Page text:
Three Decades Later, Primus Still Sucks
Stuck in a two-block line of people waiting to get into Primus’s sold-out show at the Fox Theatre, a guy in his mid-twenties told a friend incredulously, “My cousin said he’s never heard of Primus. He didn’t even know fucking ‘John the Fisherman!’”
Yes, some youngsters might not realize that 25 years ago – around the time the Fox Theatre opened – an eccentric Northern California band became an MTV staple and a household name thanks to the dark tale of Alowishus Devadander Abercrombie (long for Mud). Back then, the trio packed arenas and cracked the Billboard Top Ten. That would be like Animal Collective doing the same today.
Inside the Fox, three men wearing A Perfect Circle T-shirts discussed the dietary habits of each member of Tool. A customary “Primus sucks!” chant filled the theater, reminding me of when I was a twelve-year-old Catholic-school boy wearing a “Primus Sucks” shirt and ridiculed by kids who genuinely thought Primus sucked. Last night, I felt anticipation and excitement seeing, for the first time, one of my favorite childhood bands take the stage.
The title track from Frizzle Fry, Primus’s 1990 studio debut, started the night off good and weird, evoking what was so appealing about the trio when I first heard it in junior high. The three members of Primus – which formed in the East Bay over thirty years ago – are as musically talented as Rush, but the group’s twisted humor and love for both funk and thrash-metal make it far more enjoyable, to this day, than classic progressive-rock bands that shun irony almost as a rule.
“So this is Red Rocks,” bassist and singer Les Claypool quipped to the crowd, lucky to see Primus at the 600-capacity Fox the night before the band’s return to the legendary 9,500-capacity Red Rocks just thirty minutes south. “It’s a lot smaller than I remember, and not as red or rocky.”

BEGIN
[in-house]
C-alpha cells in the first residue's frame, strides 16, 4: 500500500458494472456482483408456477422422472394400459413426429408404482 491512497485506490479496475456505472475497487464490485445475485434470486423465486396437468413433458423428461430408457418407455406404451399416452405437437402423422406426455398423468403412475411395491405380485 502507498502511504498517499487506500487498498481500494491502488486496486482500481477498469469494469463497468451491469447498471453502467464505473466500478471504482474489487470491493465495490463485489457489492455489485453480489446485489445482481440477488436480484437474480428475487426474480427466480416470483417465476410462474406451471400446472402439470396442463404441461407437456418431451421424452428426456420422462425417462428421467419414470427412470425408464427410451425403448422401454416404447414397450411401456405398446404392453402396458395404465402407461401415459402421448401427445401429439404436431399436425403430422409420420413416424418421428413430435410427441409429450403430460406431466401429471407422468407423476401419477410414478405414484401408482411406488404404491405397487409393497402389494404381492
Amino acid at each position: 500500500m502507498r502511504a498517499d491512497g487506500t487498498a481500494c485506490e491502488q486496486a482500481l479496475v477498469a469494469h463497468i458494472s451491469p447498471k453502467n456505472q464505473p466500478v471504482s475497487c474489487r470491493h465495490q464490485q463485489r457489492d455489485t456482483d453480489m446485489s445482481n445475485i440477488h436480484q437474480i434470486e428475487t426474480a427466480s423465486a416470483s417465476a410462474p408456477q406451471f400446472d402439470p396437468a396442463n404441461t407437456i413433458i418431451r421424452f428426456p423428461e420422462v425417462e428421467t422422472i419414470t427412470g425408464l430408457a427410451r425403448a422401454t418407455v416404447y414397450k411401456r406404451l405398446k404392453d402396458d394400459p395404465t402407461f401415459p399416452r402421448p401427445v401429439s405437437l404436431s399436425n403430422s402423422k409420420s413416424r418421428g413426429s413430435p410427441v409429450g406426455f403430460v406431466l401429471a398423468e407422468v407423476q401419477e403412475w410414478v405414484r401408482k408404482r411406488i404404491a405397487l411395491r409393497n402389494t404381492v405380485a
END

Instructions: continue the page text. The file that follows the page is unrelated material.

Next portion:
“I have nothing witty or philosophical to say, and maybe that’s witty and philosophical in itself,” Claypool added before continuing Primus’s deep, dark first set, which threw back to mellifluous, eerie early-’90s cuts like “Groundhog’s Day,” “Here Come the Bastards” and “American Life.” All of the aforementioned Primus staples are quirky on the surface level while lending themselves to moshing and – especially with the warped video clips projected behind the band at the Fox – teetering on the edge of madness.
There was indeed actual moshing – another ’90s throwback – and a set-break Popeye cartoon, along with the heroic, Billy Cobham-esque drumming of Tim “Herb” Alexander, with his signature overalls and expressions as stoic as those of a Buckingham Palace guard. Primus is far too tasteful and eclectic to be a jamband, but its three musical heavyweights (Claypool, Alexander and guitarist Larry LaLonde) improvised and executed musically without the executing part ceasing, something today's jam bands should pay careful attention to.
It was a bucket-list experience watching Claypool play “Tommy The Cat” on a six-string fretless bass. However, the evening peaked with the evil psychedelia of the rollicking 1995 tune “Over the Electric Grapevine,” with lyrics detailing the hysteria of an adolescent car trip and motion-sick music that could aptly accompany the most terrifying scenes from Moby Dick. Let’s hope those headed to Red Rocks to see Primus tonight can keep a sense of humor as keen as Claypool and company, because with rain expected in Morrison, a nautical theme is sure to emerge.
Primus, with the Claypool-Lennon Delirium, 7:30 p.m. Tuesday, May 16, Red Rocks Amphitheatre, Morrison, $39.95-$45.50, 720-865-2494.
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